Wednesday, January 11, 2017

1 11 17 morning call

Surfing was pretty spectacular yesterday morning, as the new NNE swell was picking up in size and consistency quite clearly. Despite that, a bit of a windy forecast made me choose to drive to Lahaina for the second session. It was only waist high (which my Lil' Rascal loves), but very clean. I checked iWindsurf on my way to work afterwards, and reading of 14mph at Hookipa gave me the confirmation that I did the right thing. For my preference, that is.

Here's my "new" approach towards the spot selection phase and the consequent session. As you guys probably can imagine, I put some effort into choosing the right spot for my preference/skill/mood. Effort might not be the right word, since it's something I enjoy. Let's call it time and energy.

BUT, once the choice is made, I'm gonna enjoy no matter if the conditions are going to be like what I thought or not. No thinking like: "mmm... it probably would have been better at that other spot I was thinking about". Once I hit the water, I'm ready to accept with no negative judgment whatever nature gives me. In other words, as long as I get wet, I'm always happy.

I'm trying to apply the same philosophy of "acceptance" for everything else that happens in my life, and for that I have to thank a wonderful book I just read: "The untethered soul" by Michael Singer. Strongly recommended.

Here's how Hookipa looked like in these shots by Jimmie Hepp from this gallery. At dawn, it was definitely not as big. As predicted, the swell picked up all day.

This one below with Marina shows better the wind caused chop and broken lip line.

Let's get an update on what's going on out there by master meteorologist Pat Caldwell (link n.9).

A gale low in the gulf of Alaska west of oregon and Washington 1/6-9 has set up a steady fetch over the 000-020 degree band in an area beyond 1500 nm away. Surf from this source should overtake on Tuesday the long- lived , closer-generated NNE event that held mid last week through Monday 1/9. The new NNE event should build late Tuesday, peak late Wednesday, then drop on Friday. There could be lingering tiny to small NNE surf on Saturday.

The long low spell from WNW to NNW is about to end. The blocking ridge near the Aleutians is shifting north with a stronger jet stream undercutting it across the breadth of the north Pacific from asia to America within 30-40°N. This should make for steering systems closer to Hawaii and give overlapping events.

5am significant buoy readings
South shore

1.8ft @ 17s from 196° (SSW)
1.6ft @ 13s from 230° (SW)

1.9ft @ 16s from 193° (SSW)

Almost 2 feet 16-17 at the two local south facing buoys means that the south swell picked up quite a bit since yesterday. Depending on the unpredictable Kahoolawe blockage and based on my experience, I'm calling sizes up to shoulder/head high on the Lahaina side. BUT, you check the webcam before going, so you can't blame me if it's smaller instead!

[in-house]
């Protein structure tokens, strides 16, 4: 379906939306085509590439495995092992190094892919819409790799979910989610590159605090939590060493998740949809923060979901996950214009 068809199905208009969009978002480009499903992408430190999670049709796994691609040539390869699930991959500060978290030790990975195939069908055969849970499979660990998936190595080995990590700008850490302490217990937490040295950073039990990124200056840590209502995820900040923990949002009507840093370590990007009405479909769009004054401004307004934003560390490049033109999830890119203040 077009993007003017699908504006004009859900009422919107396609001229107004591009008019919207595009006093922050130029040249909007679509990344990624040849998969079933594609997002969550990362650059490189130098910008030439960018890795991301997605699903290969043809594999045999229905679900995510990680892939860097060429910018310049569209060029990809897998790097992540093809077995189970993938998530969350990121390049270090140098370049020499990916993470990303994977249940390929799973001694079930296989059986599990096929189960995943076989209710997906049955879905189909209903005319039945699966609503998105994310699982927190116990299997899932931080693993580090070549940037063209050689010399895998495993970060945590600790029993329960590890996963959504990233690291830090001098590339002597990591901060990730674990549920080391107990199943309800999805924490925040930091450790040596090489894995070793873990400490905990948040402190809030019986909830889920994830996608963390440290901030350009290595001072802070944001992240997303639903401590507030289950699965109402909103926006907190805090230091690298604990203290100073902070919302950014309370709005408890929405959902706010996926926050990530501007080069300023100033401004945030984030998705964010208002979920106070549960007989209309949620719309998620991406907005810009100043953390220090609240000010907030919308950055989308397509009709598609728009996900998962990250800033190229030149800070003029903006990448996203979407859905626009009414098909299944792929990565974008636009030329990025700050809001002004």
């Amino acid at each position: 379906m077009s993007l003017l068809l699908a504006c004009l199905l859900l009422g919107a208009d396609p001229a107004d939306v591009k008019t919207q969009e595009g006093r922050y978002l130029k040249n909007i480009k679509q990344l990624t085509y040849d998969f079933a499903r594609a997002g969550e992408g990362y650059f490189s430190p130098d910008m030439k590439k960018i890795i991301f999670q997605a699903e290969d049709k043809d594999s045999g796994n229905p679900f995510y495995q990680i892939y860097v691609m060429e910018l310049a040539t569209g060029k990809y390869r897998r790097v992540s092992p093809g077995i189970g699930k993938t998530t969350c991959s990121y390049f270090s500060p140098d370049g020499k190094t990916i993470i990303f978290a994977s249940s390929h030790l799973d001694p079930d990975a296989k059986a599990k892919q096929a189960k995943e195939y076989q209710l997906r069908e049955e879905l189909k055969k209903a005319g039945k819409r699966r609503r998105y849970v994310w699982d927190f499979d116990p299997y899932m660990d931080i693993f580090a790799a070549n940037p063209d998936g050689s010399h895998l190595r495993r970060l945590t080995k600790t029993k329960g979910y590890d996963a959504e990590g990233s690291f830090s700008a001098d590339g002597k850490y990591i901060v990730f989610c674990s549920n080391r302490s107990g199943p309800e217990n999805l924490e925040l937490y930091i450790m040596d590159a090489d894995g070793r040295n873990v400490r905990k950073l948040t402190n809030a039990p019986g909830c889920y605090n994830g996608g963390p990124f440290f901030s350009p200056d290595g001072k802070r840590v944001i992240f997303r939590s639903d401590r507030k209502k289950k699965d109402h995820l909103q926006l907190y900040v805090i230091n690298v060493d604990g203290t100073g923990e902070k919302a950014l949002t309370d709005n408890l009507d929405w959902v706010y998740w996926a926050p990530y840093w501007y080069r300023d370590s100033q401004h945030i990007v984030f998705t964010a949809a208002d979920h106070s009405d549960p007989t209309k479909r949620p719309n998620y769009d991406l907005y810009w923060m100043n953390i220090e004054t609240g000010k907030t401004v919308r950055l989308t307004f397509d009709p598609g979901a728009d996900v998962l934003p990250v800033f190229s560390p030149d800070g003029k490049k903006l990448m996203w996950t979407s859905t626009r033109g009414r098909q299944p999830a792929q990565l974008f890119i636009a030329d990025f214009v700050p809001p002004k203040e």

North shore
5.9ft @ 14s from 25° (NNE)

4.9ft @ 13s from 7° (N)
Below are the graphs of the two buoys we care about with today's direction. I marked in red an unexpected rise at the N buoy. Notice how similar the two graphs are until that second hump. Is Pauwela going to follow? According to Surfline, it won't and I drew a blue dotted line to indicate that. But I also drew a red dotted line, which would be the case if that energy hitting the N buoy does get here. The only way to find out is to check the Pauwela buoy frequently during the day. Link n.11 and you check them all in one page. Thank you Surfline for doing that. 
But how can that energy eventually miss us? Because today it comes from 25 degrees. As I showed yesterday, the N buoy sits at 42 degrees from us, so it is in theory possible that that extra energy will just miss us to the east and hit the Big Island instead. I personally have no idea which one of the two will happen, uncle Pat said above that the swell will peak late Wednesday, we'll find out later today and I'll talk about it more tomorrow.

But the message here is: there's 4-5f 13s from the N and they are not going to go down at all. Eventually they will increase. With a north and a south swell at the same time and no wind, you can practically surf ANYWHERE on the island today. I might just do that, since this is my first day completely off since almost three weeks. Good timing, because I'm already calling it in advance another fantastic day of surfing in this paradise. Delay everything you can delay and go surfing. It's not a laundry day.

Current wind map shows:
1) The strong fetch responsible for the large swell that will peak at 13f 16s from 310 on Friday night. That is the same fetch marke n.1 on yesterday's map that moved east following the waves it was generating. Such situation is called captured fetch and it's one of the ingredients for the generation of extra large swells. Best day to go watch Jaws will be Saturday
2) a new small fetch way south in the Tasman Sea. We'll keep an eye on it, but at the moment it's not really doing anything for us. It will make the out of season Fiji surfers happy though.

MC2km map at 7am bring good news to the early birds. Once again, pristine conditions at dawn. I can tell you already the score in the beach report is going to be into the excellent range (8-10, like the WSL).

This is the map at 2pm, the first one that shows clear signs of some easterly trades wrapping around Pauwela point and making their way down the coast. I wouldn't necessarily trust that timing, if it's sunny, it could get a bit windy earlier than that.

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